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Dodgers say they will continue pursuing Manny Ramirez

Colletti says the club still has 'an interest in signing Manny.' No deadline has been set in negotiations with the All-Star outfielder.

February 04, 2009|Bill Shaikin and Dylan Hernandez

On the day after Manny Ramirez said no to the Dodgers, a host of potential suitors all but lined up to say no to him.

As owner Frank McCourt warned Tuesday that the Dodgers might soon end talks with Ramirez and predicted the team could return to the playoffs without him, the Dodgers appeared confident that no other team would offer him a lucrative long-term contract.

A day after Ramirez rejected the Dodgers' third bid to sign him -- a one-year offer for $25 million -- the club did not engage in contract discussions with outfielders Bobby Abreu and Adam Dunn or infielder Orlando Hudson, players they could pursue should they move on from Ramirez.

Peter Greenberg, the agent for Abreu, said he called Dodgers General Manager Ned Colletti Tuesday morning. Colletti renewed the Dodgers' interest in Abreu but indicated they had not abandoned hope of retaining Ramirez, according to Greenberg.

Colletti said he did not talk Tuesday with Greg Genske, the agent for Dunn and Hudson, and had not had any recent discussions "of substance" about those players. Genske did not return a call for comment.

McCourt declined to say whether the money reserved for Ramirez could be spent on other players. He said he did not foresee Ramirez getting a long-term contract and expressed frustration with Scott Boras, the agent for Ramirez.

"His agent is challenging to work with," said McCourt, speaking at the City of Hope Hospital in Duarte as part of a Dodgers' community outreach program. "It's been over three months, and [we're] two weeks away from spring training, and we still have not received a specific number from the agent.

"At some point in time, it's time to move on."

If the Dodgers move on from Ramirez -- or vice versa -- the market for the All-Star outfielder appears limited at best. The San Francisco Giants have expressed interest in Ramirez, but not in the long-term contract Boras continues to seek.

And, in an extraordinary series of comments from around the country, the teams widely considered most likely to jump into the Ramirez sweepstakes followed his rejection of the Dodgers' latest offer by declaring their lack of interest in signing him.

From Angels spokesman Tim Mead: "No Manny Ramirez for us."

From Washington Nationals General Manager Jim Bowden, to "We are not pursuing Manny Ramirez."

From New York Mets General Manager Omar Minaya, to reporters at a news conference announcing the signing of Oliver Perez: "That's it. There aren't going to be any more big moves after this."

From New York Yankees GM Brian Cashman, to the Associated Press: "We're not planning on any major league free agents."

In November, the Dodgers offered Ramirez two years and $45 million, then withdrew the offer. In December, they offered a one-year contract via salary arbitration. On Sunday, they offered one year for $25 million.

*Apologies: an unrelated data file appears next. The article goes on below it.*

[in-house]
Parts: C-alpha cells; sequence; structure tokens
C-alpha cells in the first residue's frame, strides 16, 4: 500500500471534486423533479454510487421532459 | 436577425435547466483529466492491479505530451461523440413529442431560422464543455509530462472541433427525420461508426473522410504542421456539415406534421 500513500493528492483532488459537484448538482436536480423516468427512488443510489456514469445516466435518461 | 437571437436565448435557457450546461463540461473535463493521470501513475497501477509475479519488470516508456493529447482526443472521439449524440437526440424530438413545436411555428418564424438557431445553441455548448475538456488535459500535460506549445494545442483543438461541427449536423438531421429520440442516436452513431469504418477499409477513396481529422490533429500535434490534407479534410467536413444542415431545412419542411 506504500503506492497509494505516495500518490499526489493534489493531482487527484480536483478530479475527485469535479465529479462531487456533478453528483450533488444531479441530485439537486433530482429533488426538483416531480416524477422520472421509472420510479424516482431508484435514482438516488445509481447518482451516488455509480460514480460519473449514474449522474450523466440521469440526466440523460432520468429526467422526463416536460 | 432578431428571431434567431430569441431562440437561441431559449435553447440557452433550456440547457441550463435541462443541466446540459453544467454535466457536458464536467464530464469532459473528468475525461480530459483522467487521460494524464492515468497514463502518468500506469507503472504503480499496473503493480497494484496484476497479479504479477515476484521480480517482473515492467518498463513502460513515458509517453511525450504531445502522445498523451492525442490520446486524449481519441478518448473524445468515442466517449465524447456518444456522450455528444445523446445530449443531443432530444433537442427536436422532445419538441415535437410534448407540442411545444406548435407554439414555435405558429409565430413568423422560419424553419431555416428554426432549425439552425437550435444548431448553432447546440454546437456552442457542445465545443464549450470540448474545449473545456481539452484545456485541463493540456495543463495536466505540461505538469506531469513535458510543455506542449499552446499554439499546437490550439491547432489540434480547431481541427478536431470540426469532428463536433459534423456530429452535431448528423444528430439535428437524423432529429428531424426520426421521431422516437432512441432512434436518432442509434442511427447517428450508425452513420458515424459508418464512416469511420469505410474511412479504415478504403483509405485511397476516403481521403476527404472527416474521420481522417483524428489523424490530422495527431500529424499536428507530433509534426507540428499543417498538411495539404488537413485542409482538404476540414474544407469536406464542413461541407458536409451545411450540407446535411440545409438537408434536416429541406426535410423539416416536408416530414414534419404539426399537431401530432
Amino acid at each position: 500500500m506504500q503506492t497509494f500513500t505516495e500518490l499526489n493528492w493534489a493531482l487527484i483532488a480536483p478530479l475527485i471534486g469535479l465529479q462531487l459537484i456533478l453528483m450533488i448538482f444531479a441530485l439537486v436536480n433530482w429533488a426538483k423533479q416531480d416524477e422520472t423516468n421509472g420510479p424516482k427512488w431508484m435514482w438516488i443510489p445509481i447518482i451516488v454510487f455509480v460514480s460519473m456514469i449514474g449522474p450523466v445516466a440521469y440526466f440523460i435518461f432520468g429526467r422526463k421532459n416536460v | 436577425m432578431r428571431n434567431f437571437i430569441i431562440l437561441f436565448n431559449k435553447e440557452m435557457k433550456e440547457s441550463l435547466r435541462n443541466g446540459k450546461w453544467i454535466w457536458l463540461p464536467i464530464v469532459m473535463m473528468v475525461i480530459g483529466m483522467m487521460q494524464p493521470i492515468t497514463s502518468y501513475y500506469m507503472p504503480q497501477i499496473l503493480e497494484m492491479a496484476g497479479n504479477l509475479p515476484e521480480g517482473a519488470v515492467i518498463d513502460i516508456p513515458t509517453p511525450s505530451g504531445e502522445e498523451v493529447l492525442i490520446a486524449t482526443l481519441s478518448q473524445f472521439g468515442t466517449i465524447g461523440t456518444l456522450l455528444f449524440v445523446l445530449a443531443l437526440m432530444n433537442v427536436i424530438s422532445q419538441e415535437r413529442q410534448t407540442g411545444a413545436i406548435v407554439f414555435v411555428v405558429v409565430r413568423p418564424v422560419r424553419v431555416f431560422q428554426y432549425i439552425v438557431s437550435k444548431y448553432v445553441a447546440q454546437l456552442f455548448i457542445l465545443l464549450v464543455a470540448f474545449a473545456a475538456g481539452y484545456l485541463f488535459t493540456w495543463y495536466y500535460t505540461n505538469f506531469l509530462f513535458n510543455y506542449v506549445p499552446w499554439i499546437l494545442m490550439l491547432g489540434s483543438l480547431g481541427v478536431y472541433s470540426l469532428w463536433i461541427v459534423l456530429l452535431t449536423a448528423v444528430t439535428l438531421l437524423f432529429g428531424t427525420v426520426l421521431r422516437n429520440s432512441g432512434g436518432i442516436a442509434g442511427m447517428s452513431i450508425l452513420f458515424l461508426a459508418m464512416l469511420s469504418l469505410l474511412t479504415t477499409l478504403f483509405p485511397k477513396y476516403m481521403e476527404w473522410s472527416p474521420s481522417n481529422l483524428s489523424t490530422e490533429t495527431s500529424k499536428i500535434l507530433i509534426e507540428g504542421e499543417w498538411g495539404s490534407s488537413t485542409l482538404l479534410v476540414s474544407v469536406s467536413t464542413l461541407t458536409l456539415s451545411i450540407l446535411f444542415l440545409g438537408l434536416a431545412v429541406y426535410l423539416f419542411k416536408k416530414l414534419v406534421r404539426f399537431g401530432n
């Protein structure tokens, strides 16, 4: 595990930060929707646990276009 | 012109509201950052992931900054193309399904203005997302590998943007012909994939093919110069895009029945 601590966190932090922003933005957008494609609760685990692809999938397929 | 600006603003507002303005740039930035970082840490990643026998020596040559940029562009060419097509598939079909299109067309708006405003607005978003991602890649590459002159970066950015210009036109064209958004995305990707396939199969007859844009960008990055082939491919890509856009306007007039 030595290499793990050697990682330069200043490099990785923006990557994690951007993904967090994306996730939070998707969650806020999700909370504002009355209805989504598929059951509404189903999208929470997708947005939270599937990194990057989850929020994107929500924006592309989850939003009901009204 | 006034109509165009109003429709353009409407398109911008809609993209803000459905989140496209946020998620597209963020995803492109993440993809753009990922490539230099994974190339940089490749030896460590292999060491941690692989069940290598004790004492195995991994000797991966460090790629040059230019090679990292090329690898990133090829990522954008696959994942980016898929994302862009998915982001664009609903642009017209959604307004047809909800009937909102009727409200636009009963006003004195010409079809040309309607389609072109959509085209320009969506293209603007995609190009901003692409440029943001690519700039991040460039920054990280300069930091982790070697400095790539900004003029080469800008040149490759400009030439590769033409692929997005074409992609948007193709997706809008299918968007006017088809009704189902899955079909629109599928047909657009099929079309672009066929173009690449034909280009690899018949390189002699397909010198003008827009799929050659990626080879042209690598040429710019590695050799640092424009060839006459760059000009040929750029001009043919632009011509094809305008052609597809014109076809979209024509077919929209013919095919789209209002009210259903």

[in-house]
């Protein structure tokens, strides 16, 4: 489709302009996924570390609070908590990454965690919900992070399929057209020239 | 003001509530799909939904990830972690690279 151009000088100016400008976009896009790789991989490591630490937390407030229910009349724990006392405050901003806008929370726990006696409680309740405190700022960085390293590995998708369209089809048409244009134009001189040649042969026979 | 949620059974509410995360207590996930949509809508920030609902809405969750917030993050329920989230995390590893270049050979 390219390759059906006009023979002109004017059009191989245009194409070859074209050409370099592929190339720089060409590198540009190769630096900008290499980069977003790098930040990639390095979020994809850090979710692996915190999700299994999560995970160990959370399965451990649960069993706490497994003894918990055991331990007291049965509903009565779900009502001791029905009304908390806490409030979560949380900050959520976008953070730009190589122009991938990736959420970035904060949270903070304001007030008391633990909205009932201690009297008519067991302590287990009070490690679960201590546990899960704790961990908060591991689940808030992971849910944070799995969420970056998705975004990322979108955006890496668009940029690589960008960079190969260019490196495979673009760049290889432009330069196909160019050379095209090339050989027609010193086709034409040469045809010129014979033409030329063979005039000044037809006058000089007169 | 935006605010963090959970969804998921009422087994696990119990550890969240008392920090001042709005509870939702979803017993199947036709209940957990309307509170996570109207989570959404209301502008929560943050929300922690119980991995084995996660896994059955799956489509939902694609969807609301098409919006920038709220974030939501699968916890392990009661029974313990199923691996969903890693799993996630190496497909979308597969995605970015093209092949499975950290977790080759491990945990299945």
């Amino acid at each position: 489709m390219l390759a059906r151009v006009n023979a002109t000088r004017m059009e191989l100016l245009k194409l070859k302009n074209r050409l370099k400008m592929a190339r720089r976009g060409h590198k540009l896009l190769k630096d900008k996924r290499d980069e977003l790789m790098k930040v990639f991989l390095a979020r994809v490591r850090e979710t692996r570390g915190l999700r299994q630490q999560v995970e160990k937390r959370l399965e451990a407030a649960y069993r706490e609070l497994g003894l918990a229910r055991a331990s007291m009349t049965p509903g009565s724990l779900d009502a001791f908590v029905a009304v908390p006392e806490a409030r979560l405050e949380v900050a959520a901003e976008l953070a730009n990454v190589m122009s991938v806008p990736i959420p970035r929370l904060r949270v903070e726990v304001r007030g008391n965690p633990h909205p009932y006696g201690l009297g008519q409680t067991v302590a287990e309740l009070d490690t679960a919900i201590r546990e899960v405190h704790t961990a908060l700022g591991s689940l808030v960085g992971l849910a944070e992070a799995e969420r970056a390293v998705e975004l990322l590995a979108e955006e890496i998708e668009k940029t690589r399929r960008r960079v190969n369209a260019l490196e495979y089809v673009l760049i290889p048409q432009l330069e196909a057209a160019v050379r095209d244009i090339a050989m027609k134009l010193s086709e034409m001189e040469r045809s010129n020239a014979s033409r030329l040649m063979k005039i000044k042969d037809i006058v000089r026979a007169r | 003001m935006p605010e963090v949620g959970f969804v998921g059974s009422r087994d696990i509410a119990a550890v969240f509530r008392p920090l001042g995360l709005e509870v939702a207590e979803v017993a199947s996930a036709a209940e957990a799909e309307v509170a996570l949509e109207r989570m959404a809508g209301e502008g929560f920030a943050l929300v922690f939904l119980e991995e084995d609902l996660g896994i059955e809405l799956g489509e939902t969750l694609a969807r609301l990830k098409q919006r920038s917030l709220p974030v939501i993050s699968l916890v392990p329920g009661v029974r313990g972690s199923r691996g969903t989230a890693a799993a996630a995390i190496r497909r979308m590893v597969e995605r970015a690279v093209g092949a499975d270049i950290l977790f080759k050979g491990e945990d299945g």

"This offer was rejected, the arbitration was rejected and the first offer, we didn't even get an answer for that one," McCourt said.

"We very much want this player back and we're trying hard to do that, which is why we came up with something that we thought was creative, that gave him a lot of money -- well-deserved money -- in a very, very challenging economy but also gave him flexibility.

"I don't see the long-term contract happening in this particular baseball market that we're in."

Boras, who said last week that he was negotiating with several clubs on behalf of Ramirez, declined to say Tuesday whether that still was true. He said his agency had communicated with the Dodgers "at least 40 times" this winter, and that he expected to resume contract talks with Colletti today.

Boras said Ramirez merited a long-term contract, noting that economic conditions did not prevent Mark Teixeira, CC Sabathia, A.J. Burnett, Derek Lowe and Ryan Dempster from signing deals this winter, each worth more than $50 million.

The agent also said Ramirez should be paid comparably to Teixeira and Alex Rodriguez. Rodriguez averages $27.5 million for 10 years, Teixeira $22.5 million for eight years. Boras is believed to be seeking at least four years for Ramirez.

McCourt called it "inevitable" that the Dodgers soon would move on, although he hinted that he might be willing to extend talks beyond the opening of training camp.

"We have tried to bring closure to this," McCourt said. "Three times, we've tried to bring closure to this. It's not for a lack of effort.

"What should be clear to everyone is that signing Manny was -- and remains -- a priority. How long that remains a priority will depend on other things that happen as we get closer and closer to the real season."

McCourt said he believed the Dodgers could repeat as National League West champions, even without Ramirez. The Dodgers are negotiating with Randy Wolf to join an inexperienced starting rotation headed by Chad Billingsley, Hiroki Kuroda and Clayton Kershaw, now that veterans Lowe and Brad Penny have signed elsewhere.

"I think the team right now is a better team than we started last season with," McCourt said. "When Raffy [shortstop Rafael Furcal] got injured, things changed on our team. Right now, we're a stronger and better team, and that doesn't include the maturation of our younger players."

Dodgers Manager Joe Torre, at a New York news conference to promote his new book about the Yankees, downplayed Ramirez's rejection of the latest contract offer.

"It doesn't mean he's not coming back," Torre said.


Times staff writer T.J. Simers contributed to this report from New York.



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